Akutaq or Eskimo Ice Cream

Akutaq or Eskimo Ice Cream

**I watched my mother-in-law, Angela Andreanoff, make Akutaq and I wrote down her recipe as she made it. There is a lot of ways to make it but this was the one she made at the time.**

2 cups cooked, drained, deboned whitefish
2-3 cups sugar
(depending on tartness of berries)
3-6 cups crisco or lard (depends on your taste…lol)
1-4 Tbsp. milk
(depends on fish & berry moistness)
1 quart berries (any, best if frozen)


1. Flake and fluff fish in bowl and squeeze out excess liquids, making sure that there are no bones.
2. Add crisco or lard, 1 cup at a time, whipping with your hands or a large stand mixer till fluffy and light colored.
3. add sugar, 1 cup at a time, according to taste and berry type, fluff it by whipping with hands or mixer.
4. add milk, if needed to make light and fluffy.
5. Add berries and fold gently with your hands, this is easier if they are frozen.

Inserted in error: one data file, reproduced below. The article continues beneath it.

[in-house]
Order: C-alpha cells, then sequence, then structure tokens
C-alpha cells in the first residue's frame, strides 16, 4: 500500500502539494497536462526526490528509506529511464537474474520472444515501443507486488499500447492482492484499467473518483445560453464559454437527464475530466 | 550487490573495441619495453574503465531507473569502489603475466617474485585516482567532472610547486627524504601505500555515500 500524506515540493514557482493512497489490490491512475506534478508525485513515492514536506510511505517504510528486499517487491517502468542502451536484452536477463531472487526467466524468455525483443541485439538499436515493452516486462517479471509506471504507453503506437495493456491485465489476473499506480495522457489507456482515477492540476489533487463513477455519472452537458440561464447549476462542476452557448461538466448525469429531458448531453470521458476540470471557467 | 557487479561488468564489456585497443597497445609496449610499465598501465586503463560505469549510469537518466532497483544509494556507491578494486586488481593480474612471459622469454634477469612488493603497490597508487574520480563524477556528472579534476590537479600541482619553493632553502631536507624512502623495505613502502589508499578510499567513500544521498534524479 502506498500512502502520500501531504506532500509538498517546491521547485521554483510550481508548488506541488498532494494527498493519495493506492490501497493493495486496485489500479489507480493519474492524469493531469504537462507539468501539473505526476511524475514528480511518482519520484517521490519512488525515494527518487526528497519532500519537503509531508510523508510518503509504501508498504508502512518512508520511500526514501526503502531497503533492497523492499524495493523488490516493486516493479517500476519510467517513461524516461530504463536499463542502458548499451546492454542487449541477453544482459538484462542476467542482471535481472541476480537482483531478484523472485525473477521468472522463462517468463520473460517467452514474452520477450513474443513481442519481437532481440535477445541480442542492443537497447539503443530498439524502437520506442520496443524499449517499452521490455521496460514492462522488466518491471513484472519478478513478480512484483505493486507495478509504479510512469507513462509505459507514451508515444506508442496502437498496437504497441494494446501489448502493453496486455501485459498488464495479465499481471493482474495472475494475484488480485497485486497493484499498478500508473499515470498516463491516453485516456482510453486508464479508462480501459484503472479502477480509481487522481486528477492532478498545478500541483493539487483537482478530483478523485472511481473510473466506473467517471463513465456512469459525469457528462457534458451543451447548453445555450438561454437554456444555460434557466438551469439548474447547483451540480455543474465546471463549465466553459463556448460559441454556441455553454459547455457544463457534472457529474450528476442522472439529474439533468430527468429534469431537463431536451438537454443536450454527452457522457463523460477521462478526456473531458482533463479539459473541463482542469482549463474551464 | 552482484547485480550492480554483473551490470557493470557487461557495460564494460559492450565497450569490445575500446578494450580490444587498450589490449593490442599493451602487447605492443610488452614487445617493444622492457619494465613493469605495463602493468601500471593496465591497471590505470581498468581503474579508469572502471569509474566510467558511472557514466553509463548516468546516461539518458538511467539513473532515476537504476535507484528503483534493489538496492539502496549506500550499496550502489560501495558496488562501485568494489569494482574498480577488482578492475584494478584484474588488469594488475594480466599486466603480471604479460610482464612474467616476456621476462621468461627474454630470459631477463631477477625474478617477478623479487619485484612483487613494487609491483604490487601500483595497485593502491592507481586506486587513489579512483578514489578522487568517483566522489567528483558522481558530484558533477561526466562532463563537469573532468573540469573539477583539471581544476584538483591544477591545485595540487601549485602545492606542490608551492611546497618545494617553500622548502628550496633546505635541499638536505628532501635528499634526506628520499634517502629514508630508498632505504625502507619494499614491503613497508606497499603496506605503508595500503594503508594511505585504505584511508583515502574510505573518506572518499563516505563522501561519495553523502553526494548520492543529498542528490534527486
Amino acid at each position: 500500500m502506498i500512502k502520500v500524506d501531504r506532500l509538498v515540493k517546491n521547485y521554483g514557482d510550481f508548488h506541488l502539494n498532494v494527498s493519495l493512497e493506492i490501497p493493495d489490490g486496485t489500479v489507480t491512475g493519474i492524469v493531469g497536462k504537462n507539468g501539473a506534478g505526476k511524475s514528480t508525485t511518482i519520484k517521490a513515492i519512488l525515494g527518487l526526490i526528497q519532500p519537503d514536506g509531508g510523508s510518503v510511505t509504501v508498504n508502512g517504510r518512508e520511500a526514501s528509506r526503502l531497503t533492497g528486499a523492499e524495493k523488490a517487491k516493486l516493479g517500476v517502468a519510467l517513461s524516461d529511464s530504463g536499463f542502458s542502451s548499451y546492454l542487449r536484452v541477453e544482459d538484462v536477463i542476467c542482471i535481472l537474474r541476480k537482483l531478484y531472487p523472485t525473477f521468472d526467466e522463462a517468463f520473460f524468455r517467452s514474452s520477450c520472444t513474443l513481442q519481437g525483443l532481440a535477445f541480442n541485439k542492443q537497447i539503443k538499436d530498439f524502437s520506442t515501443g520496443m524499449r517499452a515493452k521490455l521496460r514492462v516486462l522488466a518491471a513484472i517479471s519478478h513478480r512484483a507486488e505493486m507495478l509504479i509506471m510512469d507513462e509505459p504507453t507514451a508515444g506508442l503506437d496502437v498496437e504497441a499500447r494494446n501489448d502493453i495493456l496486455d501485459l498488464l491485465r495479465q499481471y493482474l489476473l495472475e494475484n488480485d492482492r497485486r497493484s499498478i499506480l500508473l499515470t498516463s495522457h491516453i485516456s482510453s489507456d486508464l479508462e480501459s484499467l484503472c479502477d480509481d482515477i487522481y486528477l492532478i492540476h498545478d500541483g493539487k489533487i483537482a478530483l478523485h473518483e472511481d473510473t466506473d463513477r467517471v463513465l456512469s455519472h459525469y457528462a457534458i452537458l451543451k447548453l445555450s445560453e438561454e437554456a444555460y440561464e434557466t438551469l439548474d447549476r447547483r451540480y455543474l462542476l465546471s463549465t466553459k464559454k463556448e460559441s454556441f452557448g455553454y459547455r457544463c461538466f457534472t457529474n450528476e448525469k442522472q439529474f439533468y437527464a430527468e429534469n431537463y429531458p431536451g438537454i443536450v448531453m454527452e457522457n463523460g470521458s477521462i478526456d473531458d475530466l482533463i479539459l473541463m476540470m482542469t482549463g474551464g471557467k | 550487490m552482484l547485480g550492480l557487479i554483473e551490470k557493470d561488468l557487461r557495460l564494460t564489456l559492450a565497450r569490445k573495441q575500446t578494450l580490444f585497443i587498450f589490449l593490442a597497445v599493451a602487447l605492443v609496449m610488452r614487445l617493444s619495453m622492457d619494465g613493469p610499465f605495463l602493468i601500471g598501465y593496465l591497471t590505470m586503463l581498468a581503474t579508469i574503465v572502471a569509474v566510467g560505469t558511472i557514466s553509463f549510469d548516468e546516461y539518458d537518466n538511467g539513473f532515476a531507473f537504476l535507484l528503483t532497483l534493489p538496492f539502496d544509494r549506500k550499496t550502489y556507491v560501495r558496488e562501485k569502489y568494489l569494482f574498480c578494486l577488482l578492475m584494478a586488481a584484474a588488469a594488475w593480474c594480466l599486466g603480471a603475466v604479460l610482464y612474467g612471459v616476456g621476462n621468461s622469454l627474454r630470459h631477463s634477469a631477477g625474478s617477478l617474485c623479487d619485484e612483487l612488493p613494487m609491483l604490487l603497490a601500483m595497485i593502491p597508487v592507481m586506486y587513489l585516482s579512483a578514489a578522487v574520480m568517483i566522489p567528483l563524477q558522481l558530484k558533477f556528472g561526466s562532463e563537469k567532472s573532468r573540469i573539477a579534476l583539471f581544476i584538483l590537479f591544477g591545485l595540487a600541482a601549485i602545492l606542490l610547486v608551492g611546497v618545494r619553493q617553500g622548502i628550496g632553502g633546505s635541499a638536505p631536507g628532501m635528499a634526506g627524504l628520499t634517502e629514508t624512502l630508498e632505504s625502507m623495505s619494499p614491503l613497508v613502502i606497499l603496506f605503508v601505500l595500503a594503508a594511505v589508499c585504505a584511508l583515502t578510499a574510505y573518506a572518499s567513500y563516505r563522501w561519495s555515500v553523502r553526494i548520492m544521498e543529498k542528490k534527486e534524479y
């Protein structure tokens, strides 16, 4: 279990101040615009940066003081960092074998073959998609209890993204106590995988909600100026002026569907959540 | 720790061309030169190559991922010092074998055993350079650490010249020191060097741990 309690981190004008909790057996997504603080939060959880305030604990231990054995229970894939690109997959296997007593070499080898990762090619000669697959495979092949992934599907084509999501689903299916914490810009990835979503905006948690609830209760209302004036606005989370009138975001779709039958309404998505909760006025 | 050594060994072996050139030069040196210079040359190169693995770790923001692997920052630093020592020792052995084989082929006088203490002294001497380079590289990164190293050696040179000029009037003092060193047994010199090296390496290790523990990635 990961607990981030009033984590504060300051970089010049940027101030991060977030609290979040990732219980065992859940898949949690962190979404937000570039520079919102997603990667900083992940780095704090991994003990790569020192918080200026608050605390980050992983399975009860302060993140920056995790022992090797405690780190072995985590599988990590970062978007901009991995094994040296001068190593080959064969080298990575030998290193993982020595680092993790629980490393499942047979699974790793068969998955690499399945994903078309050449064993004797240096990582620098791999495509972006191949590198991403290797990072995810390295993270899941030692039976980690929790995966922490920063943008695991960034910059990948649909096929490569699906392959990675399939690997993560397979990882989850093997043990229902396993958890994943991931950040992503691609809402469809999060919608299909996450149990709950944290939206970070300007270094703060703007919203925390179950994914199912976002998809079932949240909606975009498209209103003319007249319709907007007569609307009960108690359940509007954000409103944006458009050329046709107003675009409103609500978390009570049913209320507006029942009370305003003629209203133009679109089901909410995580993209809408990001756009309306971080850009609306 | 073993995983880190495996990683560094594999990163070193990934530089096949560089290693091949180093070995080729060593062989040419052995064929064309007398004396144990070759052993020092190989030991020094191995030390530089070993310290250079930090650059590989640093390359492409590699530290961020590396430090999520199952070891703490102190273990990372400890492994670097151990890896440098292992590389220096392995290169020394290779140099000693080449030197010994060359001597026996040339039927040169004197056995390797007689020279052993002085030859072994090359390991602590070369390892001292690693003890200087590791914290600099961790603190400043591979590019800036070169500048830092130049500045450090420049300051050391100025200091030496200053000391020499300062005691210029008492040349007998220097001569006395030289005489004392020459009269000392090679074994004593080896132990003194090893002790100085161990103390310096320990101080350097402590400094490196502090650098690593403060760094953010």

6. Freeze until chilled or eat frozen.

Blueberry Akutaq [Photo Source: Akutaq, http://en.wikipedia.org/w/index.php?title=Akutaq&oldid=603375368 (last visited June 13, 2014). ]
Serves plenty 🙂

Traditional Akutaq: Akutaq is a Yupik word that means mix them together, but white man called it Eskimo Ice Cream. The way to pronounce akutaq is a-goo-duk. Akutaq is made in many different ways. This recipe was made by Natives a long, long time ago for survival.  When they went out to go hunting, they brought along akutaq. Akutaq can also be made with moose meat and fat, caribou meat and fat, fish, seal oil, berries and other Alaskan things.

This was a healthy and tasty treat to them a long time ago; they never used sugar.  Each family makes akutaq a little differently.  This is how my husbands family makes it on the Kuskokwim River in Eastern Alaska. There aren’t any real instructions on how to make this recipe because they make it the way they were taught and then they pass it down to the kids that way. The traditional way to teach people to make akutaq is to let them watch and learn.  And when they are done making it, they draw a shape of a cross in the middle of the akutaq with their finger.

Micheal, my nephew, made us some very yummy akutaq (Eskimo ice cream) using some awesome blueberries sent to us from Akiachak, picked by his mom Alesia and dad Patrick and their kids!

Now anyone else have an Eskimo Ice Cream recipe to share here?? hehe


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